Arkansas: Medicaid "Private Option" expansion enrollment up 23% since COVID hit; total Medicaid up 13%


As I noted recently, I've relaunched my project from last fall to track Medicaid enrollment (both standard and expansion alike) on a monthly basis for every state dating back to the ACA being signed into law.

For total monthly Medicaid enrollment, the official monthly enrollment data is only available dating back to late 2013, and it's only current through November 2020. The Kaiser Family Foundation has also compiled the pre-2014 average enrollment for each state based on the 3rd quarter of 2013. In some states I've been able to find more recent enrollment data for December 2020 or later.

For Medicaid expansion enrollment, I'm using data from's Medicaid Enrollment Data Collected Through MBES reports. These are even more outdated...I can only get official numbers through June 2019 at the moment. Again, in some expansion states I've been able to get more recent enrollment data from state websites and other sources.

Today I'm presenting Arkansas, where Medicaid enrollment averaged around 557,000 prior to ACA expansion.

Technically speaking, Arkansas hasn't actually "expanded Medicaid." Instead, they were given approval by the Obama Administration to use the same funding which normally would have gone towards expanding Medicaid proper to enact the "Arkansas Works" "Private Option" program, in which the Medicaid expansion population is instead enrolled in ACA exchange plans...but with their premiums fully subsidized and additional benefits added to effectively turn it into Medicaid-style coverage:

Arkansas led the nation in implementing an alternative to Medicaid expansion that was acceptable to some politicians who otherwise opposed the Affordable Care Act (ACA). Arkansas’ Medicaid expansion program was initially called the Arkansas Health Care Independence Program, but transitioned to Arkansas Works as of 2017. Both systems are also referred to as the Private Option, because Arkansas uses Medicaid funds to purchase private health insurance (QHPs, or qualified health plans) in the exchange for people who are eligible for expanded Medicaid (enrollees can pick from among available silver plans in their area, and Arkansas Medicaid pays the premiums).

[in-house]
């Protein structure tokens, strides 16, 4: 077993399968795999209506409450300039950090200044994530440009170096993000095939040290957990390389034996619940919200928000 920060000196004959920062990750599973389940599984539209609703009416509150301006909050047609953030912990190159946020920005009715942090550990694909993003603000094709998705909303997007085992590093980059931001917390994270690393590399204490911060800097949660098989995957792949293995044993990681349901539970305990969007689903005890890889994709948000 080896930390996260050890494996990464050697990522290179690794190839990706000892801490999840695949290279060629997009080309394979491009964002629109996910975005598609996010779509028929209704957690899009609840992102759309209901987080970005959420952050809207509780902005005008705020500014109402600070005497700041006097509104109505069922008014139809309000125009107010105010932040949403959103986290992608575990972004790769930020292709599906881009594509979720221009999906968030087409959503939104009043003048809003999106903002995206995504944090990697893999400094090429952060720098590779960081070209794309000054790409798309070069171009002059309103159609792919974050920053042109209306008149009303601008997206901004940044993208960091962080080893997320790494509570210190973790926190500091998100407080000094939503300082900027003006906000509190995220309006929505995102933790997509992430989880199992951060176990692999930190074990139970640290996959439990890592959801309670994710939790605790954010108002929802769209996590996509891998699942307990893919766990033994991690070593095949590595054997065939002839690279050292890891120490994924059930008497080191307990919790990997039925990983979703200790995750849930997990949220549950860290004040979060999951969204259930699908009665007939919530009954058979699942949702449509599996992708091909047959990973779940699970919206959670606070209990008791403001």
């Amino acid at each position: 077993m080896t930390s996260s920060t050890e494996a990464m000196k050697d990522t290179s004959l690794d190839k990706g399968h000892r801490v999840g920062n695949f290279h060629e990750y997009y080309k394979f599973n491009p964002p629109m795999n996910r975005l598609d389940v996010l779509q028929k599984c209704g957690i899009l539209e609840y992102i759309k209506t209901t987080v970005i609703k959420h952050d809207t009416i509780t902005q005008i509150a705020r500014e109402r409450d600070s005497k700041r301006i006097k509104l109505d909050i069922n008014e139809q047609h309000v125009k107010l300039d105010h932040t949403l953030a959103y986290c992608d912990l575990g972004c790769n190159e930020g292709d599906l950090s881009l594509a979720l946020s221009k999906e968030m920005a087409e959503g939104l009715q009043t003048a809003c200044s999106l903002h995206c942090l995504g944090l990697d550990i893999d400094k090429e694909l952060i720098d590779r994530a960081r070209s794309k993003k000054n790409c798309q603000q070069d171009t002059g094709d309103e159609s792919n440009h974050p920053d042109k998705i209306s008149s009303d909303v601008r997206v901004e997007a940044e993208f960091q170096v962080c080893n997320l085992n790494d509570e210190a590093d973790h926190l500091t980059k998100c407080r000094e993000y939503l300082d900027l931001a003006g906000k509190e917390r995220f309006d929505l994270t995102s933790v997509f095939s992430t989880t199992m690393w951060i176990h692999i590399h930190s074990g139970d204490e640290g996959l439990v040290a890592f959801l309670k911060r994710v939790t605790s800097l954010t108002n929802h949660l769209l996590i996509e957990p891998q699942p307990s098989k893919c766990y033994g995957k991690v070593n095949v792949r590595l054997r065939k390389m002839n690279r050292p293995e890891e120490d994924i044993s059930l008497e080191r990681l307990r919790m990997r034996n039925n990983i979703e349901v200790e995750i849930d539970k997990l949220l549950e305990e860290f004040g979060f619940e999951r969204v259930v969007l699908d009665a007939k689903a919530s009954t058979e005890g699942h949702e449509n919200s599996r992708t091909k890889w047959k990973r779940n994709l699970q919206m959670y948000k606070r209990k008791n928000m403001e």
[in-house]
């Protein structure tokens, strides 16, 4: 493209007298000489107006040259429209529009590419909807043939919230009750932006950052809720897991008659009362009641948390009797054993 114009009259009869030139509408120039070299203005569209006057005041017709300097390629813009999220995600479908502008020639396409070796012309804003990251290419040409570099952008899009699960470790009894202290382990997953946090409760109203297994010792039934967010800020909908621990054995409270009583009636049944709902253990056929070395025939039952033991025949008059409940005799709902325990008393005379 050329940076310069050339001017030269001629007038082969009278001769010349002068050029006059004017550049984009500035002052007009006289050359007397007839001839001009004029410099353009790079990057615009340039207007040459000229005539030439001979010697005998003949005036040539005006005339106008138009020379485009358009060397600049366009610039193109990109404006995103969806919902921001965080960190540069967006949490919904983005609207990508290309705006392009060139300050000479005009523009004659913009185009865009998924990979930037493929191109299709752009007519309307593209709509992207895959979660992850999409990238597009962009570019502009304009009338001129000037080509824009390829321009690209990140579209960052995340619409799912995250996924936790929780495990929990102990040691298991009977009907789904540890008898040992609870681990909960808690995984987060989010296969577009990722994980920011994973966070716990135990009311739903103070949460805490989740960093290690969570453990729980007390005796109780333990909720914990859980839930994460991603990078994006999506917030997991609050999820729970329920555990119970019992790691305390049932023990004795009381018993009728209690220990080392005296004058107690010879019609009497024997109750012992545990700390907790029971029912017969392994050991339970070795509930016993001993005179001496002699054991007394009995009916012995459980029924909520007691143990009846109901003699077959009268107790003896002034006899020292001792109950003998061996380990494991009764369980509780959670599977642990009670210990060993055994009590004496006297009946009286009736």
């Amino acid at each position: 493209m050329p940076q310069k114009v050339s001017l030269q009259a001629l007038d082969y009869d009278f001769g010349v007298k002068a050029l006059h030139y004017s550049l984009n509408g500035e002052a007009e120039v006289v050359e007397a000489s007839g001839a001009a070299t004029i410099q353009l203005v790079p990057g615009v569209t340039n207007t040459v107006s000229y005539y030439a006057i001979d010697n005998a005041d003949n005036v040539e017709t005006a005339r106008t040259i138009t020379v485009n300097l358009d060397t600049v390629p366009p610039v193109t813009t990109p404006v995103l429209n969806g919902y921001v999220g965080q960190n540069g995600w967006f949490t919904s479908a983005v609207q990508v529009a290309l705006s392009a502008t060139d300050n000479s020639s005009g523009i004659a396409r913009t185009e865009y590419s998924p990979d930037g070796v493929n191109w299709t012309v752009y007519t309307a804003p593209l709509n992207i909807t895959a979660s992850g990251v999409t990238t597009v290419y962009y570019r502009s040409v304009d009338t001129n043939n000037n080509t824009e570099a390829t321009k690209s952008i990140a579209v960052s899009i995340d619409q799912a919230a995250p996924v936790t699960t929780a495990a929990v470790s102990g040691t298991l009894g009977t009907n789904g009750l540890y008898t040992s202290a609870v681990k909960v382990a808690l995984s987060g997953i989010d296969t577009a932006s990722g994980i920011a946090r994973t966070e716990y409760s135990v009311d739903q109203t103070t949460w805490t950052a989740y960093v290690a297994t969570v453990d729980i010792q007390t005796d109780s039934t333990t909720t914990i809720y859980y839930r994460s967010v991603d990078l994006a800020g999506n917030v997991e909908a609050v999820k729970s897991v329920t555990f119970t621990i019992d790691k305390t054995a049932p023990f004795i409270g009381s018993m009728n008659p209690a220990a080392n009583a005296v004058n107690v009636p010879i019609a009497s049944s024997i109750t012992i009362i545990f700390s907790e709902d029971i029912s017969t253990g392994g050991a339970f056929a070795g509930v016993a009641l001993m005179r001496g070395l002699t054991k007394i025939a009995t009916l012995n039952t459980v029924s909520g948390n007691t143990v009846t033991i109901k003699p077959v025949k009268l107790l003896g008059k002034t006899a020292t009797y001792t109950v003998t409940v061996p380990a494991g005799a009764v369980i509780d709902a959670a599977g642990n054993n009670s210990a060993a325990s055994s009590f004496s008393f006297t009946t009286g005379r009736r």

This is actually far less financially efficient than simply expanding Medicaid itself, but it was the only way to get the program through the state legislature at the time. To be honest, I'm surprised none of the 12 remaining holdout states have pursued such a course of action, but then again, both New Hampshire and Iowa attempted to do so and gave up a few years later.

After AR's "Private Option" was added, overall Medicaid enrollment jumped to nearly 1.0 million people in late 2016 for reasons I'm not aware of, then dropped back off again to around 800,000 throughout 2019. Since the COVID pandemic hit in February 2020, both standard Medicaid and the Private Option enrollment have increased substantially (around 8% and 23% respectively). Total enrollment is up 13% since COVID hit, or around 907,000 people...still shy of its December 2016 high of 948,000.

Arkansas has a little over 3.0 million residents, so 2.032 million is 30% of the entire population. Around 317,000 of them are covered via ACA expansion. Throw in the ~64,000 enrolled in subsidized exchange plans and that's 381,000 who'd lose coverage almost immediately if the ACA is struck down by the Supreme Court, or over 12% of the population.